Feinstein vows to kill Leahy's NSA bill

Two powerful Senate Democrats are poised for a battle over the National Security Agency's surveillance powers.

At a Senate Judiciary Committee hearing Wednesday, Chairman Patrick LeahyPatrick LeahyEPA head faces skeptical senators on budget cuts A bipartisan consensus against 'big pharma' is growing in Congress Going national with automatic voter registration MORE (D-Vt.) said he will push legislation to end the NSA's controversial program to collect records on all U.S. phone calls. He argued that the program invades Americans' privacy rights while doing little to thwart terrorist attacks. 

But Sen. Dianne FeinsteinDianne FeinsteinGraham gets frustrated in public ‘unmasking’ debate Dem senators urged Obama to take action on Russia before election Senate panel questions Lynch on alleged FBI interference MORE (D-Calif.), the chairwoman of the Senate Intelligence Committee, argued that the phone data program is critical for protecting national security.

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"I will do everything I can to prevent this program from being canceled," Feinstein said during the hearing.

She suggested that if the program had been in place in 2001, it could have prevented the Sept. 11 terrorist attacks. She explained that in 2001, intelligence officials had vague fears of an impeding attack but did not have enough information to do anything about it. 

"That can never be allowed to happen in the United States of America again," Feinstein said.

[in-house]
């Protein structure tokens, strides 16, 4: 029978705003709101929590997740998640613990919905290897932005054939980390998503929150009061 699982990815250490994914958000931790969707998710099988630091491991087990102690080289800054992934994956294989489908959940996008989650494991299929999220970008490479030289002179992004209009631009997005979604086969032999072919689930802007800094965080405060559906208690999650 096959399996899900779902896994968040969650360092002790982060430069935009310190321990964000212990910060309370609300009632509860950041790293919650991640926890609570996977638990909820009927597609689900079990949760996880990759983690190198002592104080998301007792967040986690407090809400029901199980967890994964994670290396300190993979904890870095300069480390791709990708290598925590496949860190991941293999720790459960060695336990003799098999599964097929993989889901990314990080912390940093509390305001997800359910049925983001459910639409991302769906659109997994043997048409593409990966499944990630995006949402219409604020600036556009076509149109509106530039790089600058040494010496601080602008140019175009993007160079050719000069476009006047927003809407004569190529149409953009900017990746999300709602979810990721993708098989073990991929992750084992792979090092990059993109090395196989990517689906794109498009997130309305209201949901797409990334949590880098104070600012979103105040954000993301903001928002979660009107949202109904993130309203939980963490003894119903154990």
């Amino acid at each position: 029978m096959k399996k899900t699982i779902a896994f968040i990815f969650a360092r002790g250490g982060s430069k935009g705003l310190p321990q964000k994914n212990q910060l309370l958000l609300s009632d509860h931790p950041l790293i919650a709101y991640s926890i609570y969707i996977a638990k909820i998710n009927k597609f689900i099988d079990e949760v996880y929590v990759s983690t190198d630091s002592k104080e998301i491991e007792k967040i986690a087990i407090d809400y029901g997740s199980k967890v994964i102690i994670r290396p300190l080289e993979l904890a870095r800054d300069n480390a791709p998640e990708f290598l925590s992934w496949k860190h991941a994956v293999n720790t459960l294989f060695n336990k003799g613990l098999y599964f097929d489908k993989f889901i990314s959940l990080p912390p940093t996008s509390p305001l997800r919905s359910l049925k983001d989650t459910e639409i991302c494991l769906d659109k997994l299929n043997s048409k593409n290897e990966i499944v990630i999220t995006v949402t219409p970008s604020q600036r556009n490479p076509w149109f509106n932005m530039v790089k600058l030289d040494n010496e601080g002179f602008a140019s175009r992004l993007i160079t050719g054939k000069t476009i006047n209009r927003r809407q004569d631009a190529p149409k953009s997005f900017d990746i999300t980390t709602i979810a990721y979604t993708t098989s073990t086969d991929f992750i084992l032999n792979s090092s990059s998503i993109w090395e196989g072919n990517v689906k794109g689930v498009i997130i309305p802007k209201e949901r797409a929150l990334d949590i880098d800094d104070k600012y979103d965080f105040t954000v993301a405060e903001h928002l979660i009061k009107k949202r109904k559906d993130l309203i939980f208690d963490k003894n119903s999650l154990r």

She acknowledged that leaks about the extent of the NSA's surveillance activities have eroded public trust in the agency, and she said some reforms are needed. 

She is preparing her own legislation that would require more transparency about the NSA's activities but would preserve the NSA's bulk collection of phone data. 

The program collects records, such as phone numbers, call times and call durations, but not the contents of the conversations. 

But Leahy argued that proposals like Feinstein's don't go far enough to protect Americans' privacy.

"Additional transparency and oversight are important," Leahy said. "But I believe we have to do more."

Sen. Mike LeeMike LeeThree more GOP senators announce opposition to healthcare bill Senate GOP delays ObamaCare repeal vote past recess Club for Growth opposes Senate ObamaCare repeal bill MORE (R-Utah) echoed Leahy's call to rein in the NSA's phone data collection.

“The Fourth Amendment’s protection against ‘unreasonable searches and seizures’ is designed to prevent against precisely the kind of suspicionless fishing expeditions that the government is currently carrying out under its telephony metadata collection program," Lee said.

But Sen. Jeff SessionsJeff SessionsMcCaskill attended reception at Russian ambassador's residence in 2015 Sessions: Supreme Court travel ban order a victory for separation of powers Russia recalling ambassador at center of Trump campaign controversy: report MORE (R-Ala.) appeared to side with Feinstein, arguing that people have little privacy interest in their phone records.

"The records are in the possession of the phone company. They're the phone companies' records — they're not your personal records," Sessions said.

Sen. Lindsey GrahamLindsey GrahamOvernight Cybersecurity: New ransomware attack spreads globally | US pharma giant hit | House intel panel interviews Podesta | US, Kenya deepen cyber partnership Graham gets frustrated in public ‘unmasking’ debate GOP senator: Don't expect Trump to 'have your back' on healthcare vote MORE (R-S.C.) also expressed concern that ending the program would be a return to a "pre-9/11 mentality."